Juvenile (top) and adult (bottom) phases of the desert locust. You can see the dramatic color change between the solitary (left) and gregarious or swarming (right) phases of these insects.

Credit: Patrício Simões, Swidbert Ott, Jeremy Niven, modified from M. Burrows, S. Rogers, and S. Ott.

  • “Locust” is the name we use for some species of short-horned grasshoppers of the family Acrididae when they enter the swarming phase of their life cycles.
    • Normally solitary, these short-horned grasshoppers (Schistocerca) are typically not a threat to agriculture. Adults may grow up to 3 inches (7.5 cm) in length.
    • However, under certain circumstances, they may dramatically change their behavior and morphology as they shift into the swarming phase of their life cycle, changing from grasshoppers into locusts.
    • Drought followed by wet weather and rapid vegetation growth causes eggs laid in moist soil in the arid region to hatch.
    • Overcrowding of the insects causes increased contact, and stimulation of the hind legs triggers a burst of serotonin in their brains that turns them “gregarious.” They eat more and become attracted to each other, breeding rapidly and swarming. The normally green grasshoppers even change colors, becoming gold and black.
    • They become nomadic, migrating as cohesive bands of ravenous nymphs on the ground, then as swarms of voracious adults in the air, decimating any vegetation in their path.
    • They can travel up to 80–95 mi (130–150 km) per day.
  • A large swarm might include billions of locusts over thousands of square miles at densities of up to 200 million locusts per square mile (80 million per square km).
    • The first bands to start swarming are known as “outbreaks,” and when these bands begin to merge, they are known as “upsurges.” When the full grasshopper population becomes integrated, the swarm becomes a “plague.”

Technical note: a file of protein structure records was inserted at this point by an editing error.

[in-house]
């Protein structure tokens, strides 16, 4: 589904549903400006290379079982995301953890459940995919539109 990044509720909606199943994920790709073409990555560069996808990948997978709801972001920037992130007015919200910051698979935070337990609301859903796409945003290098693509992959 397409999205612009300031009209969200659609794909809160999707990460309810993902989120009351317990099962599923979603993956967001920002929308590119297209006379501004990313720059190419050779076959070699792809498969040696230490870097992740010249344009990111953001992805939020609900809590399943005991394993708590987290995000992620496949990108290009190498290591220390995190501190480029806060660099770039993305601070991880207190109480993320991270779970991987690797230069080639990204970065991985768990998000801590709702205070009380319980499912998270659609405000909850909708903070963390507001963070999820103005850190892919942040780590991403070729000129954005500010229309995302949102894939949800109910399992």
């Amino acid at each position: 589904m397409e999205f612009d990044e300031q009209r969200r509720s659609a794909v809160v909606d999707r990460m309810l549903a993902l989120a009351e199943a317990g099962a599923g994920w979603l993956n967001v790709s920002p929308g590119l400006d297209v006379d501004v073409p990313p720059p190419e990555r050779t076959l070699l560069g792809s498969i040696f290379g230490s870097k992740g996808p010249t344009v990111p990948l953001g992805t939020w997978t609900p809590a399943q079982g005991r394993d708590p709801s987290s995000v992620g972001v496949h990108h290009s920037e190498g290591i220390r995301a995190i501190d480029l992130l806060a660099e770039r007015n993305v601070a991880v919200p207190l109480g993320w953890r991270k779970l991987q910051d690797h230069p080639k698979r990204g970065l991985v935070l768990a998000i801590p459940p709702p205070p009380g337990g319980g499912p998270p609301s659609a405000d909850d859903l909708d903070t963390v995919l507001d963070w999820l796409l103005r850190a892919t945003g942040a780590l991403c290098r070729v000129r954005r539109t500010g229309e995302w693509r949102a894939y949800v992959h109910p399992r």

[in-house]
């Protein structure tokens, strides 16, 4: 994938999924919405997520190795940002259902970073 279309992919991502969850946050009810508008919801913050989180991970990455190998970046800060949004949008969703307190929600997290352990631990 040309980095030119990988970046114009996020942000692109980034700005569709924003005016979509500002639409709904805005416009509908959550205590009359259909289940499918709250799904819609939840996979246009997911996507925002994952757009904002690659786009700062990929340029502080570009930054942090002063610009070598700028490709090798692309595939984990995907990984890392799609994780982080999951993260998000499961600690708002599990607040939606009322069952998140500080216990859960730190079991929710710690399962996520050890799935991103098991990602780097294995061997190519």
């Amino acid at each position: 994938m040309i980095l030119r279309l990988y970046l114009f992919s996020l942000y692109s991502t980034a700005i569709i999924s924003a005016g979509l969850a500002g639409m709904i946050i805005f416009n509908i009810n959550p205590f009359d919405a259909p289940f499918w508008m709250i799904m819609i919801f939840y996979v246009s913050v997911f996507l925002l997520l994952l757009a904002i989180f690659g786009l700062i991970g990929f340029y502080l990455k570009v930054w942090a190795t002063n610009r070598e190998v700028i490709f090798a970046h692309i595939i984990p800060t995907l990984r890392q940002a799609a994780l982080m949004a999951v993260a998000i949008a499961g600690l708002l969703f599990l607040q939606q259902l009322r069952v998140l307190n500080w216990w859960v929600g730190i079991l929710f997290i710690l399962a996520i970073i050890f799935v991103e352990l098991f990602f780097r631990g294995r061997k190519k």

• A swarm the size of Manhattan (23 mi2 or 60 km2) can eat as much food each day as the entire population of the states of New York and California consumes daily.
    • An especially large swarm in northern Kenya measured 37 mi by 25 mi, or 925 mi2 (60 km by 40 km, or 2400 km2). That is three times the area of New York City (303 mi2 or 784 km2).
    • In January 2020, a locust swarm smashed into the engines, windshield, and nose of a passenger plane over Ethiopia, forcing it to make an emergency landing in Addis Ababa.
  • Aerial pesticide sprayed directly onto the locusts is the most effective way to control an outbreak, but continued spraying is needed to maintain control.
    • Kenya and Ethiopia each have only four planes that can spray the locusts.
    • It is difficult to spray in places like war-torn Somalia and Yemen.
    • People are worried about the impacts of the pesticide on their drinking water supply.
    • Biological methods have also shown promise, such as fungi that specifically target and kill only this the locust, but these usually take 7–14 days to work.

Mural in the grave chamber of Horemhab
Locusts are mentioned in The Iliad, the Bible, and the Quran, and are featured in Egyptian tombs. This one is part of a hunt mural in the grave chamber of Horemhab, Ancient Egypt, circa 1422–1411 BC.

Credit: Maler der Grabkammer des Horemhab
Skewered locusts
Locusts on skewers for sale in a Beijing market. These insects are a delicacy in the cuisine of many African, Middle Eastern, and Asian countries.

Credit: istolethetv (CC BY)

  • Although doing so won’t make much of a dent in East Africa’s locust population, it is possible to eat locusts (unless they have been exposed to pesticide). They are high in protein and considered to be a delicacy in Africa, the Middle East, and Asia.
    • Most recipes call for removal of the head, wings, and front legs, with the abdomen and hind legs to be roasted or grilled over fire on skewers before consumption.
    • They are considered Halal, as it is recorded that the Islamic Prophet Mohammed ate them during a military raid. They are most popular during Ramadan.
    • According to the Bible, John the Baptist ate locusts with wild honey.
    • The Torah prohibits consumption of most insects but makes exception for red, yellow, spotted gray, and white locusts.
    • As fodder for cattle, they yield five times the protein and less greenhouse gas than typical feed.
Juli Hennings
Harry Lynch